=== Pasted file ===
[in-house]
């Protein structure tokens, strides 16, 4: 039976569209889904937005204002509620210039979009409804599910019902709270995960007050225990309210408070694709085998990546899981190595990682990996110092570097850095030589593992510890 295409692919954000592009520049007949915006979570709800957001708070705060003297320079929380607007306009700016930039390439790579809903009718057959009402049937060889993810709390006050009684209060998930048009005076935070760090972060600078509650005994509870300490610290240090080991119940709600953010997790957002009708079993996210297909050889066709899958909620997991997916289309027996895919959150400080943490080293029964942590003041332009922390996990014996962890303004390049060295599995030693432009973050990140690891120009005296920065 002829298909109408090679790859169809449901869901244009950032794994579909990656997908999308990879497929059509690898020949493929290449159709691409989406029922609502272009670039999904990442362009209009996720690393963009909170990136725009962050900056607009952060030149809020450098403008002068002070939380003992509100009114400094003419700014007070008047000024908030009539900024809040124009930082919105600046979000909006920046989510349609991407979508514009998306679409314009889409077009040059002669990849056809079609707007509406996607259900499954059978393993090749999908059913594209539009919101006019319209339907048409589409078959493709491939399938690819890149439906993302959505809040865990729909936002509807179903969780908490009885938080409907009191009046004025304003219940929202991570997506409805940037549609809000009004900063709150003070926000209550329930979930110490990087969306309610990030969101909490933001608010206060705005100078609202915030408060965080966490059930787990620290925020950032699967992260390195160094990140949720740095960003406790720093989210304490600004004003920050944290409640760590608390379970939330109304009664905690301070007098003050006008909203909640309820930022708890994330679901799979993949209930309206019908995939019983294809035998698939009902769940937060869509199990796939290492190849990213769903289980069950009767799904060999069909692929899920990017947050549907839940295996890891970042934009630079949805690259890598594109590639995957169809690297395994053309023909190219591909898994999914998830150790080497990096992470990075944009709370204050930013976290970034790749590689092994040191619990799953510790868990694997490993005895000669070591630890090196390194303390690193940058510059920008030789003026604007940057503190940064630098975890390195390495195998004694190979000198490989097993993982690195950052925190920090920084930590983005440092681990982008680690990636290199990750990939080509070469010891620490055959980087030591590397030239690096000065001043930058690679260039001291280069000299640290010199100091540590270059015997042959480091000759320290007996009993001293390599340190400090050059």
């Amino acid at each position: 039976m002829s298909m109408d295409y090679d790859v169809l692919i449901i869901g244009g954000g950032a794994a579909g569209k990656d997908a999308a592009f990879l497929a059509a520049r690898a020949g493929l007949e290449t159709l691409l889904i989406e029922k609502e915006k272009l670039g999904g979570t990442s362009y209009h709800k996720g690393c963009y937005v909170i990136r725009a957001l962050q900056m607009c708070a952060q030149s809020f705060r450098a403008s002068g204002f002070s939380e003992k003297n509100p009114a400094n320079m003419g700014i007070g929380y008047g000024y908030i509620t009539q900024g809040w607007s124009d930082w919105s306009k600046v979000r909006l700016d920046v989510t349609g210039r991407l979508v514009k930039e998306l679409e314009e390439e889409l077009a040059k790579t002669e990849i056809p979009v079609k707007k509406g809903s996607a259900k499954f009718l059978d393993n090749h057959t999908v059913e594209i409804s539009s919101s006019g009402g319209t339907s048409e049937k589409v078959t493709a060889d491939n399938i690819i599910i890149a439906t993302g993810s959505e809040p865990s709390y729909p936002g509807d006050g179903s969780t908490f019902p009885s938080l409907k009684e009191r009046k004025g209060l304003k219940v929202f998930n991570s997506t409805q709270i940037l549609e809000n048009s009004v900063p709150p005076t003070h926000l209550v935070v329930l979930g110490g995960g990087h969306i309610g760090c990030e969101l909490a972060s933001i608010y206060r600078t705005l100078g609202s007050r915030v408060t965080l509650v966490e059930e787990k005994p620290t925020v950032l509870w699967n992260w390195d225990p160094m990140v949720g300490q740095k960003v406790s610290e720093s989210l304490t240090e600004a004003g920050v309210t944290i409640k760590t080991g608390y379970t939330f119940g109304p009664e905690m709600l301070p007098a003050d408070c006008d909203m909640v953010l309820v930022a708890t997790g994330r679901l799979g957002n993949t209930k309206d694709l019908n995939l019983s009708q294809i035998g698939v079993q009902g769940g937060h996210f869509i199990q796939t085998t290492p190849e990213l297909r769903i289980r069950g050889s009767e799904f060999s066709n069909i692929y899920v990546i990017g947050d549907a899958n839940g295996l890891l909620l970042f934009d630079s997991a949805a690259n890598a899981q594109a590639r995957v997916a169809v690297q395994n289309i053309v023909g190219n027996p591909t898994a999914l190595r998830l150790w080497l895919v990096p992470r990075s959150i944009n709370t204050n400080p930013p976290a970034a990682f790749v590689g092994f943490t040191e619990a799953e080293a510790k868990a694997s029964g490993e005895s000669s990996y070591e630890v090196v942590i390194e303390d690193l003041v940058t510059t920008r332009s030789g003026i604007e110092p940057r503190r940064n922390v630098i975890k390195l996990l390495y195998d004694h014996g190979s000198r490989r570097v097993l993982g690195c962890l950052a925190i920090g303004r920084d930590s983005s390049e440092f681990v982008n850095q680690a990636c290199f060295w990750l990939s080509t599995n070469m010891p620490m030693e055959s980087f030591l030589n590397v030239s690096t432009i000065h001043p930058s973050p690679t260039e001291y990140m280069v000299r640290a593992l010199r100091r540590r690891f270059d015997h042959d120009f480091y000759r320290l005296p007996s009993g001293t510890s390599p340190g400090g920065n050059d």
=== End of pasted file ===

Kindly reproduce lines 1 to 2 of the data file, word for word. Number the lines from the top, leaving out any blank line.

[in-house]
């Protein structure tokens, strides 16, 4: 039976569209889904937005204002509620210039979009409804599910019902709270995960007050225990309210408070694709085998990546899981190595990682990996110092570097850095030589593992510890 295409692919954000592009520049007949915006979570709800957001708070705060003297320079929380607007306009700016930039390439790579809903009718057959009402049937060889993810709390006050009684209060998930048009005076935070760090972060600078509650005994509870300490610290240090080991119940709600953010997790957002009708079993996210297909050889066709899958909620997991997916289309027996895919959150400080943490080293029964942590003041332009922390996990014996962890303004390049060295599995030693432009973050990140690891120009005296920065 002829298909109408090679790859169809449901869901244009950032794994579909990656997908999308990879497929059509690898020949493929290449159709691409989406029922609502272009670039999904990442362009209009996720690393963009909170990136725009962050900056607009952060030149809020450098403008002068002070939380003992509100009114400094003419700014007070008047000024908030009539900024809040124009930082919105600046979000909006920046989510349609991407979508514009998306679409314009889409077009040059002669990849056809079609707007509406996607259900499954059978393993090749999908059913594209539009919101006019319209339907048409589409078959493709491939399938690819890149439906993302959505809040865990729909936002509807179903969780908490009885938080409907009191009046004025304003219940929202991570997506409805940037549609809000009004900063709150003070926000209550329930979930110490990087969306309610990030969101909490933001608010206060705005100078609202915030408060965080966490059930787990620290925020950032699967992260390195160094990140949720740095960003406790720093989210304490600004004003920050944290409640760590608390379970939330109304009664905690301070007098003050006008909203909640309820930022708890994330679901799979993949209930309206019908995939019983294809035998698939009902769940937060869509199990796939290492190849990213769903289980069950009767799904060999069909692929899920990017947050549907839940295996890891970042934009630079949805690259890598594109590639995957169809690297395994053309023909190219591909898994999914998830150790080497990096992470990075944009709370204050930013976290970034790749590689092994040191619990799953510790868990694997490993005895000669070591630890090196390194303390690193940058510059920008030789003026604007940057503190940064630098975890390195390495195998004694190979000198490989097993993982690195950052925190920090920084930590983005440092681990982008680690990636290199990750990939080509070469010891620490055959980087030591590397030239690096000065001043930058690679260039001291280069000299640290010199100091540590270059015997042959480091000759320290007996009993001293390599340190400090050059």